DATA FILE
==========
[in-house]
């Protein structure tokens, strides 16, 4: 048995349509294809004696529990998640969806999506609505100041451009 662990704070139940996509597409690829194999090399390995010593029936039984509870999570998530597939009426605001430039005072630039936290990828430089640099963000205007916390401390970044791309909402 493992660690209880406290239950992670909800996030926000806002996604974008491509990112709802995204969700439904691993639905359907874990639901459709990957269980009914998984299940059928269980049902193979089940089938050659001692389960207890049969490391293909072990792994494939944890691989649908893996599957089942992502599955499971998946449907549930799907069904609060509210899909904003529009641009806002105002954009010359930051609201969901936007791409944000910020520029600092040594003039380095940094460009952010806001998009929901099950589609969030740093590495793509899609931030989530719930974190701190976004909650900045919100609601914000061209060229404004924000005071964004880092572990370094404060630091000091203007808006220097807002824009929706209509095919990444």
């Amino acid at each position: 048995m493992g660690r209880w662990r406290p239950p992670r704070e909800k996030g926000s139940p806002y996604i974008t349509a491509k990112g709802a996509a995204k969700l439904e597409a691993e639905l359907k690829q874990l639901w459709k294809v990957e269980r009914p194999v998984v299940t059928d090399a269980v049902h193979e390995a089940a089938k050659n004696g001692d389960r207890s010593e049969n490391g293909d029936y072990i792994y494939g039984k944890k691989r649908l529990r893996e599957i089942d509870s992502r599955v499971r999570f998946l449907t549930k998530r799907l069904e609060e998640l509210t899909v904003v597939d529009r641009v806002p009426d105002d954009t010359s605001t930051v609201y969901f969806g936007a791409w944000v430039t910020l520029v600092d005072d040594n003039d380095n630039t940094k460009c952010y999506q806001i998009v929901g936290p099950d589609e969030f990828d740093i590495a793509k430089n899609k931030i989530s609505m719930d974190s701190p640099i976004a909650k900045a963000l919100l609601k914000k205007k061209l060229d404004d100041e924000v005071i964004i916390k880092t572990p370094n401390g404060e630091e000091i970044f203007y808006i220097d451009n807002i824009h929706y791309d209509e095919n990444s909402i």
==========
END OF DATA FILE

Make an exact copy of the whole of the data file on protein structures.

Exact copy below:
[in-house]
């Protein structure tokens, strides 16, 4: 048995349509294809004696529990998640969806999506609505100041451009 662990704070139940996509597409690829194999090399390995010593029936039984509870999570998530597939009426605001430039005072630039936290990828430089640099963000205007916390401390970044791309909402 493992660690209880406290239950992670909800996030926000806002996604974008491509990112709802995204969700439904691993639905359907874990639901459709990957269980009914998984299940059928269980049902193979089940089938050659001692389960207890049969490391293909072990792994494939944890691989649908893996599957089942992502599955499971998946449907549930799907069904609060509210899909904003529009641009806002105002954009010359930051609201969901936007791409944000910020520029600092040594003039380095940094460009952010806001998009929901099950589609969030740093590495793509899609931030989530719930974190701190976004909650900045919100609601914000061209060229404004924000005071964004880092572990370094404060630091000091203007808006220097807002824009929706209509095919990444």
């Amino acid at each position: 048995m493992g660690r209880w662990r406290p239950p992670r704070e909800k996030g926000s139940p806002y996604i974008t349509a491509k990112g709802a996509a995204k969700l439904e597409a691993e639905l359907k690829q874990l639901w459709k294809v990957e269980r009914p194999v998984v299940t059928d090399a269980v049902h193979e390995a089940a089938k050659n004696g001692d389960r207890s010593e049969n490391g293909d029936y072990i792994y494939g039984k944890k691989r649908l529990r893996e599957i089942d509870s992502r599955v499971r999570f998946l449907t549930k998530r799907l069904e609060e998640l509210t899909v904003v597939d529009r641009v806002p009426d105002d954009t010359s605001t930051v609201y969901f969806g936007a791409w944000v430039t910020l520029v600092d005072d040594n003039d380095n630039t940094k460009c952010y999506q806001i998009v929901g936290p099950d589609e969030f990828d740093i590495a793509k430089n899609k931030i989530s609505m719930d974190s701190p640099i976004a909650k900045a963000l919100l609601k914000k205007k061209l060229d404004d100041e924000v005071i964004i916390k880092t572990p370094n401390g404060e630091e000091i970044f203007y808006i220097d451009n807002i824009h929706y791309d209509e095919n990444s909402i």